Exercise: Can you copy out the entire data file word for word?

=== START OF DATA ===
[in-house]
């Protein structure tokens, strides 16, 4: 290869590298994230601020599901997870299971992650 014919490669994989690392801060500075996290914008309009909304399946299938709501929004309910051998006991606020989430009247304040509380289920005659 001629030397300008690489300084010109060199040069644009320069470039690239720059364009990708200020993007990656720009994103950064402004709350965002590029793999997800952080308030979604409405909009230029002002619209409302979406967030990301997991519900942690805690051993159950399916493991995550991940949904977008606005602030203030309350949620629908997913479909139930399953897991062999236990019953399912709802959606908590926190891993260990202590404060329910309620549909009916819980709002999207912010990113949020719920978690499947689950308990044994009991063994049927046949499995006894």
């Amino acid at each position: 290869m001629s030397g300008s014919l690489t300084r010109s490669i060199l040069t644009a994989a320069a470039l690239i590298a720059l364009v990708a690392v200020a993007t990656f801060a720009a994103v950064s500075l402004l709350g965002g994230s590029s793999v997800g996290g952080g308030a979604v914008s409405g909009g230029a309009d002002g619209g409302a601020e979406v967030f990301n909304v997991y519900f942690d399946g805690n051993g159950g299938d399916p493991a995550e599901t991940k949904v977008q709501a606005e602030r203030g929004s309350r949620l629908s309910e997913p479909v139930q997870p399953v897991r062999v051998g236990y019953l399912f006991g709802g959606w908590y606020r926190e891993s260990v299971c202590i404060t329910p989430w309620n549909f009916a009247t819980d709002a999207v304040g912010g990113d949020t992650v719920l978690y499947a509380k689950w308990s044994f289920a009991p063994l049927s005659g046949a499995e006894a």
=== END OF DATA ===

[in-house]
């Protein structure tokens, strides 16, 4: 290869590298994230601020599901997870299971992650 014919490669994989690392801060500075996290914008309009909304399946299938709501929004309910051998006991606020989430009247304040509380289920005659 001629030397300008690489300084010109060199040069644009320069470039690239720059364009990708200020993007990656720009994103950064402004709350965002590029793999997800952080308030979604409405909009230029002002619209409302979406967030990301997991519900942690805690051993159950399916493991995550991940949904977008606005602030203030309350949620629908997913479909139930399953897991062999236990019953399912709802959606908590926190891993260990202590404060329910309620549909009916819980709002999207912010990113949020719920978690499947689950308990044994009991063994049927046949499995006894």
């Amino acid at each position: 290869m001629s030397g300008s014919l690489t300084r010109s490669i060199l040069t644009a994989a320069a470039l690239i590298a720059l364009v990708a690392v200020a993007t990656f801060a720009a994103v950064s500075l402004l709350g965002g994230s590029s793999v997800g996290g952080g308030a979604v914008s409405g909009g230029a309009d002002g619209g409302a601020e979406v967030f990301n909304v997991y519900f942690d399946g805690n051993g159950g299938d399916p493991a995550e599901t991940k949904v977008q709501a606005e602030r203030g929004s309350r949620l629908s309910e997913p479909v139930q997870p399953v897991r062999v051998g236990y019953l399912f006991g709802g959606w908590y606020r926190e891993s260990v299971c202590i404060t329910p989430w309620n549909f009916a009247t819980d709002a999207v304040g912010g990113d949020t992650v719920l978690y499947a509380k689950w308990s044994f289920a009991p063994l049927s005659g046949a499995e006894a």